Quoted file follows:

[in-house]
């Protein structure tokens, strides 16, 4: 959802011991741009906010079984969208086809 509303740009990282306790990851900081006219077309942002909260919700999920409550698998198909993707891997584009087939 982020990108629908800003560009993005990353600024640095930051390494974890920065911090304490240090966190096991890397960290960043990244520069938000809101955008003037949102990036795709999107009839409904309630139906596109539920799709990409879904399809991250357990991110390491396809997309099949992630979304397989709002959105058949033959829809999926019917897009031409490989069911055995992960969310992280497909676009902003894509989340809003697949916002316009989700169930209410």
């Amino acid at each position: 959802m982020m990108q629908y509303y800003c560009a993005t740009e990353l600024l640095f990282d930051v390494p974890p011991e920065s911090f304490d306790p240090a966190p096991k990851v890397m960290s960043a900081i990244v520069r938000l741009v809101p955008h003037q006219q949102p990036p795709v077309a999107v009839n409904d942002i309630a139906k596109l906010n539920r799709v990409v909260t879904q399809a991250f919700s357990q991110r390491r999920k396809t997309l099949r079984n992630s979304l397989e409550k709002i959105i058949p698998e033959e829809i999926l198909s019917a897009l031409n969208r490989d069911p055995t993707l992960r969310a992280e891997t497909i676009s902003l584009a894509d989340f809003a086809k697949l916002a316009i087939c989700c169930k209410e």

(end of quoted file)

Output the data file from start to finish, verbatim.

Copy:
[in-house]
């Protein structure tokens, strides 16, 4: 959802011991741009906010079984969208086809 509303740009990282306790990851900081006219077309942002909260919700999920409550698998198909993707891997584009087939 982020990108629908800003560009993005990353600024640095930051390494974890920065911090304490240090966190096991890397960290960043990244520069938000809101955008003037949102990036795709999107009839409904309630139906596109539920799709990409879904399809991250357990991110390491396809997309099949992630979304397989709002959105058949033959829809999926019917897009031409490989069911055995992960969310992280497909676009902003894509989340809003697949916002316009989700169930209410």
């Amino acid at each position: 959802m982020m990108q629908y509303y800003c560009a993005t740009e990353l600024l640095f990282d930051v390494p974890p011991e920065s911090f304490d306790p240090a966190p096991k990851v890397m960290s960043a900081i990244v520069r938000l741009v809101p955008h003037q006219q949102p990036p795709v077309a999107v009839n409904d942002i309630a139906k596109l906010n539920r799709v990409v909260t879904q399809a991250f919700s357990q991110r390491r999920k396809t997309l099949r079984n992630s979304l397989e409550k709002i959105i058949p698998e033959e829809i999926l198909s019917a897009l031409n969208r490989d069911p055995t993707l992960r969310a992280e891997t497909i676009s902003l584009a894509d989340f809003a086809k697949l916002a316009i087939c989700c169930k209410e």